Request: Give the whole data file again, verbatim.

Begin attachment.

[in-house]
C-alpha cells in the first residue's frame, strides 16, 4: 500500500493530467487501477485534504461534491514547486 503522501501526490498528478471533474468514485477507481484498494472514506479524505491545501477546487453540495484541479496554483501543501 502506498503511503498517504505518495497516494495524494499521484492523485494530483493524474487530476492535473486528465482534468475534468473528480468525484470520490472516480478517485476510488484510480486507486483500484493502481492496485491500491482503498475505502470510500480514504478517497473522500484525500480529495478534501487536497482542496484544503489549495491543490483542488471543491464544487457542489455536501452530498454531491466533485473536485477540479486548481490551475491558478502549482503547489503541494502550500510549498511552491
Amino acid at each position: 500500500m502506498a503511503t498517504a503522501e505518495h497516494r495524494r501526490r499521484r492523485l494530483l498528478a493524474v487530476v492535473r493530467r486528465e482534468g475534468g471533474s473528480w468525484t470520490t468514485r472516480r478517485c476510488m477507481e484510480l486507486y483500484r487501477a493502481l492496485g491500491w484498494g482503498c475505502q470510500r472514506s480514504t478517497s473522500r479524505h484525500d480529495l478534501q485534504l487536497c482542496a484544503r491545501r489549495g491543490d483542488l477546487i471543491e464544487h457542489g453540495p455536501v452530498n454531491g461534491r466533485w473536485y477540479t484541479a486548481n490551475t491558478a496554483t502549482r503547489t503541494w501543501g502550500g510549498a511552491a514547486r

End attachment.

[in-house]
C-alpha cells in the first residue's frame, strides 16, 4: 500500500493530467487501477485534504461534491514547486 503522501501526490498528478471533474468514485477507481484498494472514506479524505491545501477546487453540495484541479496554483501543501 502506498503511503498517504505518495497516494495524494499521484492523485494530483493524474487530476492535473486528465482534468475534468473528480468525484470520490472516480478517485476510488484510480486507486483500484493502481492496485491500491482503498475505502470510500480514504478517497473522500484525500480529495478534501487536497482542496484544503489549495491543490483542488471543491464544487457542489455536501452530498454531491466533485473536485477540479486548481490551475491558478502549482503547489503541494502550500510549498511552491
Amino acid at each position: 500500500m502506498a503511503t498517504a503522501e505518495h497516494r495524494r501526490r499521484r492523485l494530483l498528478a493524474v487530476v492535473r493530467r486528465e482534468g475534468g471533474s473528480w468525484t470520490t468514485r472516480r478517485c476510488m477507481e484510480l486507486y483500484r487501477a493502481l492496485g491500491w484498494g482503498c475505502q470510500r472514506s480514504t478517497s473522500r479524505h484525500d480529495l478534501q485534504l487536497c482542496a484544503r491545501r489549495g491543490d483542488l477546487i471543491e464544487h457542489g453540495p455536501v452530498n454531491g461534491r466533485w473536485y477540479t484541479a486548481n490551475t491558478a496554483t502549482r503547489t503541494w501543501g502550500g510549498a511552491a514547486r